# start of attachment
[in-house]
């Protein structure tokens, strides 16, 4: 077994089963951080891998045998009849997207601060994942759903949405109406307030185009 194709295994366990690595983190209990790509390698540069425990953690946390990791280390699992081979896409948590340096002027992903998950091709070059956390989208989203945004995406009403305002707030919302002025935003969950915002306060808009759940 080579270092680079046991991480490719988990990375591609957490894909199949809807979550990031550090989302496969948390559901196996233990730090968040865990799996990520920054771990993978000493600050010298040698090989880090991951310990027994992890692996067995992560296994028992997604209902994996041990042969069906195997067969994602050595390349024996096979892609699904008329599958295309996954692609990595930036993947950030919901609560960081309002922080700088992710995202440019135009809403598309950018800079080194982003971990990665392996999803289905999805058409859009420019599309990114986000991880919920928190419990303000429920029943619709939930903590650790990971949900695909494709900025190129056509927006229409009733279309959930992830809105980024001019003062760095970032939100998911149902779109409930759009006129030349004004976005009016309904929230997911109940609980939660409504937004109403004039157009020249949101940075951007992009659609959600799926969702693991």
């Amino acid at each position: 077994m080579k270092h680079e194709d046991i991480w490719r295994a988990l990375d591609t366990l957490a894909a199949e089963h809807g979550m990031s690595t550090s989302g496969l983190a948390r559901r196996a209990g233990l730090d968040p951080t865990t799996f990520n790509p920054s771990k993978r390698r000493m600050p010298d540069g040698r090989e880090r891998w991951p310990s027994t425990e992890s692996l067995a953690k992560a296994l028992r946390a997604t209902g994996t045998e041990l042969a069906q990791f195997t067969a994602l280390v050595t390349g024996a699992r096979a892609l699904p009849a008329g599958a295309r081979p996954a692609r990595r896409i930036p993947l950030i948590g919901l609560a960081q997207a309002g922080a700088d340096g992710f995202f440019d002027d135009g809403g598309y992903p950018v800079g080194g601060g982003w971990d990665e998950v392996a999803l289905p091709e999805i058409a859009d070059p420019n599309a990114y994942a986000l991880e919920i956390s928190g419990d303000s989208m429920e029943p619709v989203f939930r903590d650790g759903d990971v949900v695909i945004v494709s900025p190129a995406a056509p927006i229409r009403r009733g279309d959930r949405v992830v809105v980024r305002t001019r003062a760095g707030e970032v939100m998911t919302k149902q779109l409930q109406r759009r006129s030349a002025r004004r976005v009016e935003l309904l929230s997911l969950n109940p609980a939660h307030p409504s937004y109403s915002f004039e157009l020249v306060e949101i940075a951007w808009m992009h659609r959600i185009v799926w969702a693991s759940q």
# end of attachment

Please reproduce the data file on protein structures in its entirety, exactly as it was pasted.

[in-house]
């Protein structure tokens, strides 16, 4: 077994089963951080891998045998009849997207601060994942759903949405109406307030185009 194709295994366990690595983190209990790509390698540069425990953690946390990791280390699992081979896409948590340096002027992903998950091709070059956390989208989203945004995406009403305002707030919302002025935003969950915002306060808009759940 080579270092680079046991991480490719988990990375591609957490894909199949809807979550990031550090989302496969948390559901196996233990730090968040865990799996990520920054771990993978000493600050010298040698090989880090991951310990027994992890692996067995992560296994028992997604209902994996041990042969069906195997067969994602050595390349024996096979892609699904008329599958295309996954692609990595930036993947950030919901609560960081309002922080700088992710995202440019135009809403598309950018800079080194982003971990990665392996999803289905999805058409859009420019599309990114986000991880919920928190419990303000429920029943619709939930903590650790990971949900695909494709900025190129056509927006229409009733279309959930992830809105980024001019003062760095970032939100998911149902779109409930759009006129030349004004976005009016309904929230997911109940609980939660409504937004109403004039157009020249949101940075951007992009659609959600799926969702693991």
């Amino acid at each position: 077994m080579k270092h680079e194709d046991i991480w490719r295994a988990l990375d591609t366990l957490a894909a199949e089963h809807g979550m990031s690595t550090s989302g496969l983190a948390r559901r196996a209990g233990l730090d968040p951080t865990t799996f990520n790509p920054s771990k993978r390698r000493m600050p010298d540069g040698r090989e880090r891998w991951p310990s027994t425990e992890s692996l067995a953690k992560a296994l028992r946390a997604t209902g994996t045998e041990l042969a069906q990791f195997t067969a994602l280390v050595t390349g024996a699992r096979a892609l699904p009849a008329g599958a295309r081979p996954a692609r990595r896409i930036p993947l950030i948590g919901l609560a960081q997207a309002g922080a700088d340096g992710f995202f440019d002027d135009g809403g598309y992903p950018v800079g080194g601060g982003w971990d990665e998950v392996a999803l289905p091709e999805i058409a859009d070059p420019n599309a990114y994942a986000l991880e919920i956390s928190g419990d303000s989208m429920e029943p619709v989203f939930r903590d650790g759903d990971v949900v695909i945004v494709s900025p190129a995406a056509p927006i229409r009403r009733g279309d959930r949405v992830v809105v980024r305002t001019r003062a760095g707030e970032v939100m998911t919302k149902q779109l409930q109406r759009r006129s030349a002025r004004r976005v009016e935003l309904l929230s997911l969950n109940p609980a939660h307030p409504s937004y109403s915002f004039e157009l020249v306060e949101i940075a951007w808009m992009h659609r959600i185009v799926w969702a693991s759940q």